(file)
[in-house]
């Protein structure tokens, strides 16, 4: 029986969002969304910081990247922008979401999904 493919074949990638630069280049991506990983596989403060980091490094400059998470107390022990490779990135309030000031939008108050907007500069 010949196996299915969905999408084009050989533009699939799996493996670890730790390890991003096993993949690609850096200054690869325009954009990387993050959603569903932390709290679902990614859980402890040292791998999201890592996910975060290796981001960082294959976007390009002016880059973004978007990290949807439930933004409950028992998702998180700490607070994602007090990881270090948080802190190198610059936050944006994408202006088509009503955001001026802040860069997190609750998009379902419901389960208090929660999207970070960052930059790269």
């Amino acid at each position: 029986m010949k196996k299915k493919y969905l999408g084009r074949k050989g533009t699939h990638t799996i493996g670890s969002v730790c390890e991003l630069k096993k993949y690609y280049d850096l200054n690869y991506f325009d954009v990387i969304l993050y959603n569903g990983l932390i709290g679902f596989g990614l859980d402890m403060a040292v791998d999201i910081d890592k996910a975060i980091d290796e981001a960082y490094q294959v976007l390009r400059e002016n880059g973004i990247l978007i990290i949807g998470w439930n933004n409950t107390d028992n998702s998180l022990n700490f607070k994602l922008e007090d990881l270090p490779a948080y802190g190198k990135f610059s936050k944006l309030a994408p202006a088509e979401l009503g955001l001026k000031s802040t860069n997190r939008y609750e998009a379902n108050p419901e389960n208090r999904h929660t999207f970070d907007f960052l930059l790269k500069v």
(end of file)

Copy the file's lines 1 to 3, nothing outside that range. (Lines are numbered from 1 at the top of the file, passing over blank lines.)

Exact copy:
[in-house]
């Protein structure tokens, strides 16, 4: 029986969002969304910081990247922008979401999904 493919074949990638630069280049991506990983596989403060980091490094400059998470107390022990490779990135309030000031939008108050907007500069 010949196996299915969905999408084009050989533009699939799996493996670890730790390890991003096993993949690609850096200054690869325009954009990387993050959603569903932390709290679902990614859980402890040292791998999201890592996910975060290796981001960082294959976007390009002016880059973004978007990290949807439930933004409950028992998702998180700490607070994602007090990881270090948080802190190198610059936050944006994408202006088509009503955001001026802040860069997190609750998009379902419901389960208090929660999207970070960052930059790269």
């Amino acid at each position: 029986m010949k196996k299915k493919y969905l999408g084009r074949k050989g533009t699939h990638t799996i493996g670890s969002v730790c390890e991003l630069k096993k993949y690609y280049d850096l200054n690869y991506f325009d954009v990387i969304l993050y959603n569903g990983l932390i709290g679902f596989g990614l859980d402890m403060a040292v791998d999201i910081d890592k996910a975060i980091d290796e981001a960082y490094q294959v976007l390009r400059e002016n880059g973004i990247l978007i990290i949807g998470w439930n933004n409950t107390d028992n998702s998180l022990n700490f607070k994602l922008e007090d990881l270090p490779a948080y802190g190198k990135f610059s936050k944006l309030a994408p202006a088509e979401l009503g955001l001026k000031s802040t860069n997190r939008y609750e998009a379902n108050p419901e389960n208090r999904h929660t999207f970070d907007f960052l930059l790269k500069v």